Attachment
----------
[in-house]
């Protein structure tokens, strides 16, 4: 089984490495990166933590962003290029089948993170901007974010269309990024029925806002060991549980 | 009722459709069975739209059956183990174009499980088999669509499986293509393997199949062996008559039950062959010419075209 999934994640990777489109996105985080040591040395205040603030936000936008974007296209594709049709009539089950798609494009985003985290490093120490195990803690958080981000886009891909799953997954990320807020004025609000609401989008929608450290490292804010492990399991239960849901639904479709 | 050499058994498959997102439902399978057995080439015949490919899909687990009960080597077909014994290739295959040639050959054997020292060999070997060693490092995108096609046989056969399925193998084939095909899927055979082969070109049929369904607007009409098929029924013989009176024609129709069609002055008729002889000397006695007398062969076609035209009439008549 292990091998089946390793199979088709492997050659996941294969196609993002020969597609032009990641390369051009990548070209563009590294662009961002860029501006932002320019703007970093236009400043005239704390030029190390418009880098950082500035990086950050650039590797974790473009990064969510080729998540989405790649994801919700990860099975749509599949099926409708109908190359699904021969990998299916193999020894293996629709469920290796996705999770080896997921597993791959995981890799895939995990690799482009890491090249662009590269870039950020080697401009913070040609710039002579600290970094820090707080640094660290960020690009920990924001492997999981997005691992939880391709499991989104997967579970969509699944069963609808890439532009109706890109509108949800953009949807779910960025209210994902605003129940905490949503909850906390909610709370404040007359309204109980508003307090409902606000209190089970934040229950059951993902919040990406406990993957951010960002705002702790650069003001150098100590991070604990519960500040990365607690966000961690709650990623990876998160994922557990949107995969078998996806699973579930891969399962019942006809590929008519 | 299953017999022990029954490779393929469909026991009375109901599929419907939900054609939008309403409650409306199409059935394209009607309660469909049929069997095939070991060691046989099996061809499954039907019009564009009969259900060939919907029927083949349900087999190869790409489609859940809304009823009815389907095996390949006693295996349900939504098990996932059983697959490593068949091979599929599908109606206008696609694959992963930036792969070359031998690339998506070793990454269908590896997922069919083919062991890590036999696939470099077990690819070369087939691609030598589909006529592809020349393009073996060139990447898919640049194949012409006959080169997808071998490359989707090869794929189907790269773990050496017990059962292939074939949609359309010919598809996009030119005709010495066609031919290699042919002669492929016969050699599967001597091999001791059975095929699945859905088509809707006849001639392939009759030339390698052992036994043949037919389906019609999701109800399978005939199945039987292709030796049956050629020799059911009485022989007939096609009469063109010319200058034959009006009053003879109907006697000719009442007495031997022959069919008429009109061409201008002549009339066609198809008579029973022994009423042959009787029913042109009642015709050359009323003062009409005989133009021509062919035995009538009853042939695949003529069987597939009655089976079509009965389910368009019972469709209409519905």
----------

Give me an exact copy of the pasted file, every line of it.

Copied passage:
[in-house]
């Protein structure tokens, strides 16, 4: 089984490495990166933590962003290029089948993170901007974010269309990024029925806002060991549980 | 009722459709069975739209059956183990174009499980088999669509499986293509393997199949062996008559039950062959010419075209 999934994640990777489109996105985080040591040395205040603030936000936008974007296209594709049709009539089950798609494009985003985290490093120490195990803690958080981000886009891909799953997954990320807020004025609000609401989008929608450290490292804010492990399991239960849901639904479709 | 050499058994498959997102439902399978057995080439015949490919899909687990009960080597077909014994290739295959040639050959054997020292060999070997060693490092995108096609046989056969399925193998084939095909899927055979082969070109049929369904607007009409098929029924013989009176024609129709069609002055008729002889000397006695007398062969076609035209009439008549 292990091998089946390793199979088709492997050659996941294969196609993002020969597609032009990641390369051009990548070209563009590294662009961002860029501006932002320019703007970093236009400043005239704390030029190390418009880098950082500035990086950050650039590797974790473009990064969510080729998540989405790649994801919700990860099975749509599949099926409708109908190359699904021969990998299916193999020894293996629709469920290796996705999770080896997921597993791959995981890799895939995990690799482009890491090249662009590269870039950020080697401009913070040609710039002579600290970094820090707080640094660290960020690009920990924001492997999981997005691992939880391709499991989104997967579970969509699944069963609808890439532009109706890109509108949800953009949807779910960025209210994902605003129940905490949503909850906390909610709370404040007359309204109980508003307090409902606000209190089970934040229950059951993902919040990406406990993957951010960002705002702790650069003001150098100590991070604990519960500040990365607690966000961690709650990623990876998160994922557990949107995969078998996806699973579930891969399962019942006809590929008519 | 299953017999022990029954490779393929469909026991009375109901599929419907939900054609939008309403409650409306199409059935394209009607309660469909049929069997095939070991060691046989099996061809499954039907019009564009009969259900060939919907029927083949349900087999190869790409489609859940809304009823009815389907095996390949006693295996349900939504098990996932059983697959490593068949091979599929599908109606206008696609694959992963930036792969070359031998690339998506070793990454269908590896997922069919083919062991890590036999696939470099077990690819070369087939691609030598589909006529592809020349393009073996060139990447898919640049194949012409006959080169997808071998490359989707090869794929189907790269773990050496017990059962292939074939949609359309010919598809996009030119005709010495066609031919290699042919002669492929016969050699599967001597091999001791059975095929699945859905088509809707006849001639392939009759030339390698052992036994043949037919389906019609999701109800399978005939199945039987292709030796049956050629020799059911009485022989007939096609009469063109010319200058034959009006009053003879109907006697000719009442007495031997022959069919008429009109061409201008002549009339066609198809008579029973022994009423042959009787029913042109009642015709050359009323003062009409005989133009021509062919035995009538009853042939695949003529069987597939009655089976079509009965389910368009019972469709209409519905």